Offseason headache: Wild must repair their relationship with Cam Talbot or trade him

Offseason headache: Wild must repair their relationship with Cam Talbot or trade him

ST. LOUIS — Shelving Cam Talbot for the first five games of the Wild’s first-round series against the Blues may have lingering effects in what’s bound to be a busy, headache-filled offseason.

We all know Kevin Fiala could potentially be on the move this summer. That was true even before he went completely MIA in the playoffs.

But a few months ago, we never could have anticipated that the Wild would be in a position where they potentially could be forced to move on from the player who has been their No. 1 goalie the past two seasons.

Now, after trading for Marc-André Fleury at the deadline and then playing him over Talbot in the playoffs until they needed to make a change to try to force a Game 7, it’s going to be a tall task for the Wild to ask Talbot to let bygones be bygones and clear his head in time for next season. Pretending nothing happened isn’t an option.

As he said Thursday night, he was “pissed,” and clearly based on her Twitter posts after the 5-1 loss, so was his wife, Kelly.

There’s no way around it: Despite Talbot going 13-0-3 in his final 16 regular-season starts, the Wild showed they didn’t have confidence that he could lead them on a long playoff run. Fair or unfair, good decision or not, Talbot was pushed aside for the future Hall of Famer.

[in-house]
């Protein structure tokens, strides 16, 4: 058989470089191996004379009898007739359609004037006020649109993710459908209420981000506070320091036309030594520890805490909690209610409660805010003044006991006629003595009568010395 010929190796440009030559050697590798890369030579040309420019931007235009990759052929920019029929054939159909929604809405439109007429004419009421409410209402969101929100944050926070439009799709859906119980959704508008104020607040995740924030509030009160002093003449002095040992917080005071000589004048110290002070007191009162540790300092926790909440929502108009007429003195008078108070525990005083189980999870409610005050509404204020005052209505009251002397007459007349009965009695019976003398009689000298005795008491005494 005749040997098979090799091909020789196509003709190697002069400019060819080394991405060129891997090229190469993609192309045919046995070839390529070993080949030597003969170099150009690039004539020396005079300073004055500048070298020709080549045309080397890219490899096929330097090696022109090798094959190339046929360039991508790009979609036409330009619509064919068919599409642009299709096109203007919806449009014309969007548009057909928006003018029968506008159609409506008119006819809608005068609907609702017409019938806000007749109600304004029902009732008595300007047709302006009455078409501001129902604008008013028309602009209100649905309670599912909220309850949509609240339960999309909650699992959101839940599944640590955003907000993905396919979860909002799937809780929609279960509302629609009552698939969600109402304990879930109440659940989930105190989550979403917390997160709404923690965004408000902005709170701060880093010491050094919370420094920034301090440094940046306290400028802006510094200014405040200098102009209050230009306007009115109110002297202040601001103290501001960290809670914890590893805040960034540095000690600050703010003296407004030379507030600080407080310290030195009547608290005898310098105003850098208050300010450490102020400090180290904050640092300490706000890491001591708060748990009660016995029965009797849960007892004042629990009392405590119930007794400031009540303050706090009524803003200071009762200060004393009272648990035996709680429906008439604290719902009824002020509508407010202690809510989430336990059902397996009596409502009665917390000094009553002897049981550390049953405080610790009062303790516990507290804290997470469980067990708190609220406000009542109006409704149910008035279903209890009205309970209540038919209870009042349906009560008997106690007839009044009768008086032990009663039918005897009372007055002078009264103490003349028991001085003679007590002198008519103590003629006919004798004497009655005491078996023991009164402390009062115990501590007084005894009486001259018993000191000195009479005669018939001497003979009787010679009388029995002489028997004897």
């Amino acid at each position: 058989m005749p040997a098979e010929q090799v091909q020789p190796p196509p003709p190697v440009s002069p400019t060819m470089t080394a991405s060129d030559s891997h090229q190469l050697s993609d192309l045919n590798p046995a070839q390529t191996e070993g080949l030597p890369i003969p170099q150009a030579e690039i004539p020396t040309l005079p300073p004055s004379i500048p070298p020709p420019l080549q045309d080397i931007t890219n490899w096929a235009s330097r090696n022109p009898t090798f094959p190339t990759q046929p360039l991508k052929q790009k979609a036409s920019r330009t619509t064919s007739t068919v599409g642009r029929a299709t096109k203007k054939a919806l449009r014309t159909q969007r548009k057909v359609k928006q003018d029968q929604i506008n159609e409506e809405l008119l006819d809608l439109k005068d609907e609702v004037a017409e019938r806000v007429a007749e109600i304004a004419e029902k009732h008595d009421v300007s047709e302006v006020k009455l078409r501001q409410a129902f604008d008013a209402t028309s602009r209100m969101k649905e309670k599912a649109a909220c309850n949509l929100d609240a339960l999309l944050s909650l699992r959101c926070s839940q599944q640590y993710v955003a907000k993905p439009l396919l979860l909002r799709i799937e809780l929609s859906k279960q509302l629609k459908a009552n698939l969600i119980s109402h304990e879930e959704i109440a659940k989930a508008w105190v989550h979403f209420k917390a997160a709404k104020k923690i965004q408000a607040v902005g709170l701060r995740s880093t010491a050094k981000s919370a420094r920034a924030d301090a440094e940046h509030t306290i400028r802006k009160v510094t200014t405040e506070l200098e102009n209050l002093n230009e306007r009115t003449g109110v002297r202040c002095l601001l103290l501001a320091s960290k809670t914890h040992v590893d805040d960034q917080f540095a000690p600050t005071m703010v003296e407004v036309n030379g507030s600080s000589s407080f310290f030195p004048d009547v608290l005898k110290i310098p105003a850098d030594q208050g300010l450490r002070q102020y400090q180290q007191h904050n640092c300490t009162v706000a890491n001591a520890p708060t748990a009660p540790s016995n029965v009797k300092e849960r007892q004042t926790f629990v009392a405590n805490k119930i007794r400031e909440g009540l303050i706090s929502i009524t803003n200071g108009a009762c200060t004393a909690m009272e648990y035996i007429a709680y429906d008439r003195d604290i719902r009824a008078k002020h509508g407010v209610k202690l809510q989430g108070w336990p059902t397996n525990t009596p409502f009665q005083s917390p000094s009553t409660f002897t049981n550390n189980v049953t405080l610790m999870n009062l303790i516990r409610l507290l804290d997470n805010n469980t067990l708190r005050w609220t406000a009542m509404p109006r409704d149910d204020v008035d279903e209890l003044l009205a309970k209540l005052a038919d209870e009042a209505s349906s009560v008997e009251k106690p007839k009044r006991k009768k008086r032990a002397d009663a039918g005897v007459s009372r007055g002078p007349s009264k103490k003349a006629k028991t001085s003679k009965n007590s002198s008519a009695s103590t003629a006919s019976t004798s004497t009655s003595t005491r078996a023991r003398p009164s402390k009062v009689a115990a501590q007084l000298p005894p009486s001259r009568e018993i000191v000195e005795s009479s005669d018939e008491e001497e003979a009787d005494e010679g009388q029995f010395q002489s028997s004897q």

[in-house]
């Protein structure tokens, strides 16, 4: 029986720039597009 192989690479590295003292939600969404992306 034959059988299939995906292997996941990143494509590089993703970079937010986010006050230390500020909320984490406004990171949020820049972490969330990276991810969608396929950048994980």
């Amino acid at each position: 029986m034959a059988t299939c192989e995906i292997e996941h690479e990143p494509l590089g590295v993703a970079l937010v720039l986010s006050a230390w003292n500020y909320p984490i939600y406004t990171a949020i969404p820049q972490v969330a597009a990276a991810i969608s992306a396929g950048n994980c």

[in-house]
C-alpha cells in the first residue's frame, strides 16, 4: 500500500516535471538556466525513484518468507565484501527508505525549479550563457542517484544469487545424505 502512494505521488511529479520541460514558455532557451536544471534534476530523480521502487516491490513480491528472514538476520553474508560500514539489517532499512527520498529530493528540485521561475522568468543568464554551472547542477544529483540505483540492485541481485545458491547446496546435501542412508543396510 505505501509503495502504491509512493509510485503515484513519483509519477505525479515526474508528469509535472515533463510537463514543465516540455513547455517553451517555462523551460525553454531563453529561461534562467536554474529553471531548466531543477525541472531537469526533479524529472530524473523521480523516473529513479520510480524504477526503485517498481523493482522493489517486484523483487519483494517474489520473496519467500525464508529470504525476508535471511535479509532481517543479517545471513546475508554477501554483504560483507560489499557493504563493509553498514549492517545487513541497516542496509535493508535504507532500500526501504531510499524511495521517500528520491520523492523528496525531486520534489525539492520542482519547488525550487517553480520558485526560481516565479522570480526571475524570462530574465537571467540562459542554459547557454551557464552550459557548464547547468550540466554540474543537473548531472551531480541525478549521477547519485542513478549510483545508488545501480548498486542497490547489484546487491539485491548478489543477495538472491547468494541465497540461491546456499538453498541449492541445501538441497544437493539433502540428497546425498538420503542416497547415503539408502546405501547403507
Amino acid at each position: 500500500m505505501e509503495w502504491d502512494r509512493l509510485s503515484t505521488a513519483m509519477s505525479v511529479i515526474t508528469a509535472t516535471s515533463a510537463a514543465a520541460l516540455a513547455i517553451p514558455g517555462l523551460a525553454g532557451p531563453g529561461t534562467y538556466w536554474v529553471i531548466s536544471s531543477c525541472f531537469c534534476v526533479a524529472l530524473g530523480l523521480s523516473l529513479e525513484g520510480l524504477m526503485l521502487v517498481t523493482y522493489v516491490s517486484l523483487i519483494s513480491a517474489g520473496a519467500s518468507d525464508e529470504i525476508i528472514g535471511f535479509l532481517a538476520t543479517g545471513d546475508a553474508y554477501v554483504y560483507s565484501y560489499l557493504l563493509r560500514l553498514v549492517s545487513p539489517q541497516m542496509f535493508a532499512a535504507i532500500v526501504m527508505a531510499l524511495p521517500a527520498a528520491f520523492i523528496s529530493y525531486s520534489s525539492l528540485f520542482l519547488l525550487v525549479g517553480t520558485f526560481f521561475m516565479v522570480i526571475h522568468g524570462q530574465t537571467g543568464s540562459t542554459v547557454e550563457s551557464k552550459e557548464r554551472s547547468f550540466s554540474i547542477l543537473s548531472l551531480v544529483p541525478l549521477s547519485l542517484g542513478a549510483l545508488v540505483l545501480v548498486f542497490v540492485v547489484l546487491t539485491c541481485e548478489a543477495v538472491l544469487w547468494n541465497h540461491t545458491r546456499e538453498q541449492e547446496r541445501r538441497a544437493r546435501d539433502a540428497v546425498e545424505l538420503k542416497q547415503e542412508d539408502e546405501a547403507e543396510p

Asked what he was told about the decision, Talbot said, “That doesn’t really matter. To me, that’s between the coaching staff and myself and Flower. Obviously, was I disappointed? Yeah. Pissed off? Yeah. But they expected that. They want you to be pissed off. I mean, who doesn’t want to play in the Stanley Cup playoffs? But I respected the decision, of course.”

Evason said all series that Talbot was handling the decision like the true professional he is. But clearly, there’s a relationship that will have to be mended, because despite Talbot having a year left at $3.67 million on his contract, Kelly alluded to the possibility of a trade and a new hometown next season. “Ride or Dies!” she wrote in a Tweet that has since been deleted. “So proud of @ctalbot33 ! Home is wherever YOU are! Excited for time with you and wherever the next adventure takes us!”

Talbot himself didn’t sound like he was considering asking for a trade yet when asked how hard it will be to put the organization’s postseason decision behind him.

“Ask me in a couple more days after I process this one,” Talbot said. “This is a special group, and I do have one year left (on my contract), and I’m just excited to be a part of this team and this group, that locker room. As much as that hurt, this is still a group that I believe in — a group that I’d like to be a part of. It’s a special team.”

One of the biggest missteps by coach Dean Evason entering the series was something he repeated a half dozen times, both before and after Fleury got the nod as the Game 1 starter. After weeks of saying the Wild would have a “tough decision” on their hands when deciding the Game 1 starter, he suddenly changed his tune and kept calling it an “easy decision.”

It was a bizarre choice of words, and you had to wonder how Talbot would interpret them.

What Evason might have meant is there was no wrong decision, because that’s what general manager Bill Guerin kept saying publicly, but using the words “easy decision” must have stung Talbot, who hadn’t lost a game in regulation since March 1.

It sure stung his wife.